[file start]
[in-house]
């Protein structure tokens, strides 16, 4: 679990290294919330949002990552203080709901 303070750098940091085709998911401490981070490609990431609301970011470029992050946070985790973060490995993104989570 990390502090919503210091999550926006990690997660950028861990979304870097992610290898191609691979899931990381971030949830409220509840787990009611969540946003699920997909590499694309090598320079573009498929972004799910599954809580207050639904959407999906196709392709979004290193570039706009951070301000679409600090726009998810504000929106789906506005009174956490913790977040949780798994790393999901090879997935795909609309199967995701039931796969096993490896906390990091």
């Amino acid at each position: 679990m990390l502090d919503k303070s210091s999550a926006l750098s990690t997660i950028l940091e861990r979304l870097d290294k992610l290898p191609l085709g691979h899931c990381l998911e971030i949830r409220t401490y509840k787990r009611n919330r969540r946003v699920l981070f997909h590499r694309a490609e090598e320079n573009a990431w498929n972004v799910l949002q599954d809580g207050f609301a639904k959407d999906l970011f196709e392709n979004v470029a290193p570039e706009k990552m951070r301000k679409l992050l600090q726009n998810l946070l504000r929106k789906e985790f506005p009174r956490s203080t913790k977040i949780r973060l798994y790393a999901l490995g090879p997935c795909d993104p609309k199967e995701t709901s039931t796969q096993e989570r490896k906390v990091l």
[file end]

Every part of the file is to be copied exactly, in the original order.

[in-house]
């Protein structure tokens, strides 16, 4: 679990290294919330949002990552203080709901 303070750098940091085709998911401490981070490609990431609301970011470029992050946070985790973060490995993104989570 990390502090919503210091999550926006990690997660950028861990979304870097992610290898191609691979899931990381971030949830409220509840787990009611969540946003699920997909590499694309090598320079573009498929972004799910599954809580207050639904959407999906196709392709979004290193570039706009951070301000679409600090726009998810504000929106789906506005009174956490913790977040949780798994790393999901090879997935795909609309199967995701039931796969096993490896906390990091």
């Amino acid at each position: 679990m990390l502090d919503k303070s210091s999550a926006l750098s990690t997660i950028l940091e861990r979304l870097d290294k992610l290898p191609l085709g691979h899931c990381l998911e971030i949830r409220t401490y509840k787990r009611n919330r969540r946003v699920l981070f997909h590499r694309a490609e090598e320079n573009a990431w498929n972004v799910l949002q599954d809580g207050f609301a639904k959407d999906l970011f196709e392709n979004v470029a290193p570039e706009k990552m951070r301000k679409l992050l600090q726009n998810l946070l504000r929106k789906e985790f506005p009174r956490s203080t913790k977040i949780r973060l798994y790393a999901l490995g090879p997935c795909d993104p609309k199967e995701t709901s039931t796969q096993e989570r490896k906390v990091l």